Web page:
• Getting raw data into a data warehouse in “cooked form” is the job of ETL tools (data Extraction, Loading and Transformation). However, today’s ETL tools operate as a sequence of sequential processing stages, with each stage having to complete before the next stage can start.The way this works is that first raw records are collected and poured into staging tables. The the records are processed, aggregated, cleaned. Then they are reading for querying and reports are finally generate and delivered to awaiting users, often the next day.In contrast, SQLstream provides a continuous, overlapped parallel processing alternative where records continuously stream in, directed into cleaning and aggregation pipelines, and then piped immediately in sets of awaiting analytics queries that stream out results for immediate delivery to awaiting apps and users. So we have minimal end-to-end latency and maximum throughput non-stop with massive scale and parallel processing.
  • We are one of only two closed source solutions within Mozilla. We power their real-time analytics. See our ”Powered by SQLstream” logo on the bottom right of their web display. Search Youtube for “Mozilla Glow”. SQLstream processes all of the log-files from Mozilla download servers in real-time, parsing the files, streaming the data, mapping IP addresses to Longitude and Latitude, finding the nearest town, city or village and performing a range of analytics on the streams to feed a Hadoop cluster (Hbase) for displaying historical information complemented by SQLstream’s real-time analytics.
  • Relational Streaming is a great complement to Hadoop providing a lot of synergy.In your Hadoop cluster, you should install a Relational Stream Processor on each Hadoop node.The Relational Streaming system can then perform Continuous ETL, Data Cleaning and Aggregation on the incoming data streams and can populate the HDFS in a massively parallel streaming architecture.Hadoop can be used to perform massively parallel batch or historical processing on the data, such as sorting and ranking all of the data.The data can then be re-streamed through the Relational Streaming nodes as part of a Map-Reduce job where stream processing is required (such as time-series analytics – records processed in the context of other records).Also, individual streaming operations can enhance records mid stream using external queries over historical data for real-time enhancements, such as changing social security numbers into names and addresses.Hadoop queries the past – running processing periodically over stored data – with batch jobs on a massive scale.Relational Streaming queries the future – running processing continuously over real-time streaming data – also on a massive scale but with finer grained parallelism.
  • Relational Streaming requires streaming data records. These records are continuously streamed out to capture some kind of event or transaction, and often have a timestamp or other similar key.We call this type of Data – S3 Data – for Sensors, System and Service Data.The Sensor Data category includes Vehicular sensor data, GPS data, transportation data, engine data. Machine-to-machine networks, smart energy, manufacturing sensors and so on.The System Data category – some call this Machine Data – covers log files emitted from applications and server, and can be used for real-time security, fraud and compliance detection. Also cloud computing monitoring, service level monitoring to name a few.Finally the Service Data category includes all manner of service data, ranging from SMS Text messages, Call Detail Records for Telecomm billing, fraud, real-time pricing and promotion for eCommerce and for the Active Internet – context-dependent content pushed based on the Internet interactions and activities of say your buddies within your social network.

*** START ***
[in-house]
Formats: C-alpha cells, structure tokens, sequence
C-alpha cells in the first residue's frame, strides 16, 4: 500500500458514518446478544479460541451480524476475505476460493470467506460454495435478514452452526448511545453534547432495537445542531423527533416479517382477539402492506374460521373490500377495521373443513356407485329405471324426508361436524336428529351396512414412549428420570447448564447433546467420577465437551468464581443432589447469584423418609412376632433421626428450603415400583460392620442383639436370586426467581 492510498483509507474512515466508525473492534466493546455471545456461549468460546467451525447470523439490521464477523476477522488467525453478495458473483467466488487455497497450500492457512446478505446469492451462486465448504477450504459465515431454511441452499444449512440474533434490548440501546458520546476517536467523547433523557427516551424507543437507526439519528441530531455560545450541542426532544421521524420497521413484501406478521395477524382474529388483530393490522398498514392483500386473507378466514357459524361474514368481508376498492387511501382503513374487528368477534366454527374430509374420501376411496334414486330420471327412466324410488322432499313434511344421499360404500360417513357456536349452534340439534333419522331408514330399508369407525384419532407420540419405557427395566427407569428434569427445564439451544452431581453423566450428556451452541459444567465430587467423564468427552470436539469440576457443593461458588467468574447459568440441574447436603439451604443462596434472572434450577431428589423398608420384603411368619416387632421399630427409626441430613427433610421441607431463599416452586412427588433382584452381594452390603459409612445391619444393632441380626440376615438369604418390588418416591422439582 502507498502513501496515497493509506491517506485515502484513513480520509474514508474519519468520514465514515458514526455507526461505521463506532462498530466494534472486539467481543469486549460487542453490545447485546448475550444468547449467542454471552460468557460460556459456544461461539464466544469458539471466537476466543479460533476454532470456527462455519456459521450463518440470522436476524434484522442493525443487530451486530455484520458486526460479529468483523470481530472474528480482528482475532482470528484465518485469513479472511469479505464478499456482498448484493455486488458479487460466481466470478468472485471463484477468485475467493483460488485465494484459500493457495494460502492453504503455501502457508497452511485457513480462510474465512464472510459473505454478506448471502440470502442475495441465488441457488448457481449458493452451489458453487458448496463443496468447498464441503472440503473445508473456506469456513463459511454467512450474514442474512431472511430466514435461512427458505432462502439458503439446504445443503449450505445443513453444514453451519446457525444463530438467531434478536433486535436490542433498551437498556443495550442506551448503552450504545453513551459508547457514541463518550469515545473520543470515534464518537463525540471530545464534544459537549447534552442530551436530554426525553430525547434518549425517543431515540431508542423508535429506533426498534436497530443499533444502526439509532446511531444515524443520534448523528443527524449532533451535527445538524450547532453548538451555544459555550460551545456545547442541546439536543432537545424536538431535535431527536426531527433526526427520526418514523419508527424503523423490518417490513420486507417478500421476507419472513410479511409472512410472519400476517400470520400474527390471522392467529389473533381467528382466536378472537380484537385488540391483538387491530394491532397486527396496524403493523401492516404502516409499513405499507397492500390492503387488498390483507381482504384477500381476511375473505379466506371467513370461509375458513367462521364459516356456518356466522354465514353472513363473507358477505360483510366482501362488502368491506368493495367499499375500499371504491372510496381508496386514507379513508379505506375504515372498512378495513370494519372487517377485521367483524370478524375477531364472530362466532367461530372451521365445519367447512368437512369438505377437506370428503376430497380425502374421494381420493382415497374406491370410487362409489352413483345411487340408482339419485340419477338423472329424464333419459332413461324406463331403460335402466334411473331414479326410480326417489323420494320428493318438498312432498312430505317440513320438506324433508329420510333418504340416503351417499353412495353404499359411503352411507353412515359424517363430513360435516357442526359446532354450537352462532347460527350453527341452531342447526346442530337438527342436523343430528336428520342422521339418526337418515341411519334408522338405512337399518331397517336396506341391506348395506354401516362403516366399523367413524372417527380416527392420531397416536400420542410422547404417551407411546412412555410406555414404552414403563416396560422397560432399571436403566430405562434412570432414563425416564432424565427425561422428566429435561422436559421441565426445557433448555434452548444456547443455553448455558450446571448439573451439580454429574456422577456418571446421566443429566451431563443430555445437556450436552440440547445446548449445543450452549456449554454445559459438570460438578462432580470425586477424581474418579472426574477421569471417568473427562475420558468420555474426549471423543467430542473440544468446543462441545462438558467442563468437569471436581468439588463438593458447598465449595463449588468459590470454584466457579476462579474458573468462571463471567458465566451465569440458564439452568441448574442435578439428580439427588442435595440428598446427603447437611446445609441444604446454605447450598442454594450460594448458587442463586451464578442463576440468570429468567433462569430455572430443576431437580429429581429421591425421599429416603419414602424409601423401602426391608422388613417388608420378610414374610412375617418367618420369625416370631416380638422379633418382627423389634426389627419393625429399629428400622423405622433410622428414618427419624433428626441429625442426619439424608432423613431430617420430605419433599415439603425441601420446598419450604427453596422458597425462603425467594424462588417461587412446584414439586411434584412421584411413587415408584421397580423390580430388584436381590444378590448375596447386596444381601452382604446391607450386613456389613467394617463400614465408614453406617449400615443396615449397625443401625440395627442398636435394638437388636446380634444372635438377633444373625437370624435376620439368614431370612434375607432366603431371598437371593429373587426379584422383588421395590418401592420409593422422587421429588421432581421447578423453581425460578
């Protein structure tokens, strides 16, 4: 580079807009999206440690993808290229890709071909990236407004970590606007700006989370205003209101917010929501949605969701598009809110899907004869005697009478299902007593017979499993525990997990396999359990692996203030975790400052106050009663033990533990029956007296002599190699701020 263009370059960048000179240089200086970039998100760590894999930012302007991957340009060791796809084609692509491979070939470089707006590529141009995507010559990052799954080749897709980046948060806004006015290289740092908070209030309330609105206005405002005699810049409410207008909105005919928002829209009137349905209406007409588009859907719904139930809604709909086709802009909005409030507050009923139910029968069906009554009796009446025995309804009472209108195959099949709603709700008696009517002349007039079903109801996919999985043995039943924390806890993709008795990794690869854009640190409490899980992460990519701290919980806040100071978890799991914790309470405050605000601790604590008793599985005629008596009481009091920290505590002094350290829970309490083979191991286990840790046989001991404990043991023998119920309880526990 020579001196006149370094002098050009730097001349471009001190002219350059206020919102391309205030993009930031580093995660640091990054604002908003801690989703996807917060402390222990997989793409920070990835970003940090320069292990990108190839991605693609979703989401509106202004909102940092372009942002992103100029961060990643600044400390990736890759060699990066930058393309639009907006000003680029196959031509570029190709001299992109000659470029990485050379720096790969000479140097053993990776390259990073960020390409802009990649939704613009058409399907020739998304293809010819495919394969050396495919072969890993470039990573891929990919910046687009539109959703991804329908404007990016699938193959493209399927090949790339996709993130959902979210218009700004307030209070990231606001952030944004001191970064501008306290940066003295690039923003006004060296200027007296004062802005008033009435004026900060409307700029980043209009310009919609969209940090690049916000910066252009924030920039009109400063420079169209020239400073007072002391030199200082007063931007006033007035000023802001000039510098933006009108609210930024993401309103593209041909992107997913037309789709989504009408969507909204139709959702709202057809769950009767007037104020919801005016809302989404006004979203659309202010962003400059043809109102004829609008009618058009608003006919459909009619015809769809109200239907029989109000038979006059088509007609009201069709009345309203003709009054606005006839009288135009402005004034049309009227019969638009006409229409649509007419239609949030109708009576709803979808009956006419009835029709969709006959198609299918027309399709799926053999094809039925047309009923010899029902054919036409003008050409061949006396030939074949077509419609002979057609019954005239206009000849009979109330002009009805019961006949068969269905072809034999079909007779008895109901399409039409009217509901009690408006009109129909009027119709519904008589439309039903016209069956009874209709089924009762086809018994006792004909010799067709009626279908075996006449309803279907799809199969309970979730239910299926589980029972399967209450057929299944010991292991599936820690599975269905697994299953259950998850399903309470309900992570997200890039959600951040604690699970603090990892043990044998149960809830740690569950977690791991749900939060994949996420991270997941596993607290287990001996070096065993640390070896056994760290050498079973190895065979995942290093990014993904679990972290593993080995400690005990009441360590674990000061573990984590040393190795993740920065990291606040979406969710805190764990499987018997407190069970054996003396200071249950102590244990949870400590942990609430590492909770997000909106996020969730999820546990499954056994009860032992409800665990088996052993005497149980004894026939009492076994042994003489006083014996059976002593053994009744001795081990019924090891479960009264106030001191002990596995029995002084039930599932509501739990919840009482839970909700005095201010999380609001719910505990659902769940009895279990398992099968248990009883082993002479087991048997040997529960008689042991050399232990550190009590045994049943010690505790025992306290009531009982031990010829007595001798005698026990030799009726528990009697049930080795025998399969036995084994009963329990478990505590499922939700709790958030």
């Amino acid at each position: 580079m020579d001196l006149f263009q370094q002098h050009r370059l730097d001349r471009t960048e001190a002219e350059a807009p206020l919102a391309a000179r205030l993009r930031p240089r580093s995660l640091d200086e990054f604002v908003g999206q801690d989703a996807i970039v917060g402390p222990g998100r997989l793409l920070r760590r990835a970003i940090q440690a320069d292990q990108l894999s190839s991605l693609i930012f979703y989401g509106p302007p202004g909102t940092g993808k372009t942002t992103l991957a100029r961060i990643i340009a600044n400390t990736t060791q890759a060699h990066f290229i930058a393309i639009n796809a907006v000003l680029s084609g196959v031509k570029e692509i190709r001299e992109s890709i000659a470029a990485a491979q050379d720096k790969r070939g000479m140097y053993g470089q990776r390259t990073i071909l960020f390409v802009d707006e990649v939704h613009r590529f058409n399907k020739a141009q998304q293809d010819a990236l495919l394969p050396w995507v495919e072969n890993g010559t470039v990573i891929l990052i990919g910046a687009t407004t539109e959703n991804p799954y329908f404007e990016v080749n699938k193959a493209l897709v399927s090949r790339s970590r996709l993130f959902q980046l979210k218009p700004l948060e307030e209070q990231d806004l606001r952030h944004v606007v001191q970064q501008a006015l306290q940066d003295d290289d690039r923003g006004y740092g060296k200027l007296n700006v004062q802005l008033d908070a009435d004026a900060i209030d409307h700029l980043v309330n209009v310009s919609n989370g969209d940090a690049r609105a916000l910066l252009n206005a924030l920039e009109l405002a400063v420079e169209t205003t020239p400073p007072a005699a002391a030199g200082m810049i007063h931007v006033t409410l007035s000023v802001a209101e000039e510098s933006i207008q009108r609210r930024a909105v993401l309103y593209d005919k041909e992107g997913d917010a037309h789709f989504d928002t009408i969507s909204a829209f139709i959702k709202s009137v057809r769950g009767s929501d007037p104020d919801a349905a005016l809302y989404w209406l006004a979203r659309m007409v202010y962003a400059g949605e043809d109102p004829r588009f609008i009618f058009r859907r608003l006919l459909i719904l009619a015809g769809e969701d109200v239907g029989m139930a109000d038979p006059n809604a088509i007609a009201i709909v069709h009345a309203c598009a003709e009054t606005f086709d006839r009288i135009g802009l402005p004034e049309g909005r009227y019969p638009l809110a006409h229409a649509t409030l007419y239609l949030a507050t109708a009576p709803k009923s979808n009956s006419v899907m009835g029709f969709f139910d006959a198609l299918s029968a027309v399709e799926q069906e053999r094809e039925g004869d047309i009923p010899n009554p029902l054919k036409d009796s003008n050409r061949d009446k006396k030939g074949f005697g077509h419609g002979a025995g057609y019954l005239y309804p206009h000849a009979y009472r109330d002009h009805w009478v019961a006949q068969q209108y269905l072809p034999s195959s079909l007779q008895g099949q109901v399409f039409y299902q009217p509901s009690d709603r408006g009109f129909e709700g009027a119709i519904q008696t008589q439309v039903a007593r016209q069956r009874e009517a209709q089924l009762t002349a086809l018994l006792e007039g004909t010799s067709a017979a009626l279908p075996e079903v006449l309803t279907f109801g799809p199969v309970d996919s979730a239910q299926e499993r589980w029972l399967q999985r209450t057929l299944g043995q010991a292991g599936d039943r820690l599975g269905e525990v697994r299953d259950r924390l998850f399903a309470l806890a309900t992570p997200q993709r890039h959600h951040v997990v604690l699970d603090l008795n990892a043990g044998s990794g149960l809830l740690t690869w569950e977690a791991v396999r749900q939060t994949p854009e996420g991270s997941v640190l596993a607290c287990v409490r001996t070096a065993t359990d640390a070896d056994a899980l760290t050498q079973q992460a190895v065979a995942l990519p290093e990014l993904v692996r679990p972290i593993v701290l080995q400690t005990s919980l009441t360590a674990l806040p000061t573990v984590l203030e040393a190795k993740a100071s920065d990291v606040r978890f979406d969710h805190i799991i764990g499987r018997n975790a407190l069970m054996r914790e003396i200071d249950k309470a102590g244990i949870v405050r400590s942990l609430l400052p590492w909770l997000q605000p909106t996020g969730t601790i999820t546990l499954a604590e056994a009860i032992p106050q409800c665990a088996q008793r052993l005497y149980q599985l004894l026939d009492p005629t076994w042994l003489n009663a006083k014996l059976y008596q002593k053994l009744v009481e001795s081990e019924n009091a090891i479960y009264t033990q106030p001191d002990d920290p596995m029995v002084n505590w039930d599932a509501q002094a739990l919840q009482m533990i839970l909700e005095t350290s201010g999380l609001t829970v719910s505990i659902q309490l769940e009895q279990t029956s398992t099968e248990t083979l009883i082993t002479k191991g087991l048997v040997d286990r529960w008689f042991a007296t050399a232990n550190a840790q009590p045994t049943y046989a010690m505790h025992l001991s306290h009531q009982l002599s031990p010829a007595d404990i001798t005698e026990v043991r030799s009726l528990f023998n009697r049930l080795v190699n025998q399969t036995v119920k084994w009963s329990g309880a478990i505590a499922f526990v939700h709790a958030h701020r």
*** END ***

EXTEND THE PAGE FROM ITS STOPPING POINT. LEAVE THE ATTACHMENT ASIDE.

• Let’s look at the broader Data Management space and see how Relational Streaming fits in with the other quadrants.Relational Streaming is a high-level declarative paradigm. In Data warehousing, SQL is used as a declarative language to periodically query the past. Relational Streaming can use SQL to query the future facing into the incoming record streams with continuous queries. It is the mirror image and perfect complement to DBMS. It is also the declarative mirror image to the procedural paradigm of messaging middleware. In messaging middleware, you subscribe to topics of messages and process the records with procedural logic in Java or C++ before republishing the records other message streams. In Relational Streaming you subscribe to relational queries where the application logic is represented declaratively. Both are Pub-Sub models. The Relational Streaming form is massively parallel and much less expensive to build and maintain – a high-level declarative paradigm.Incidentally, Hadoop provides for procedural operations over batch processing with a massively scalable architecture and belongs in the quadrant representing both the mirror image of databases and of messaging middleware.
  • Any questions?

Transcript

  • 1. Relational Streaming: Massively Parallel Processing using Real-Time Hadoop Overlay Damian Black CEO SQLstream Real-time Big Data through Relational StreamingCopyright © 2012 – Proprietary and Confidential Information of SQLstream Inc.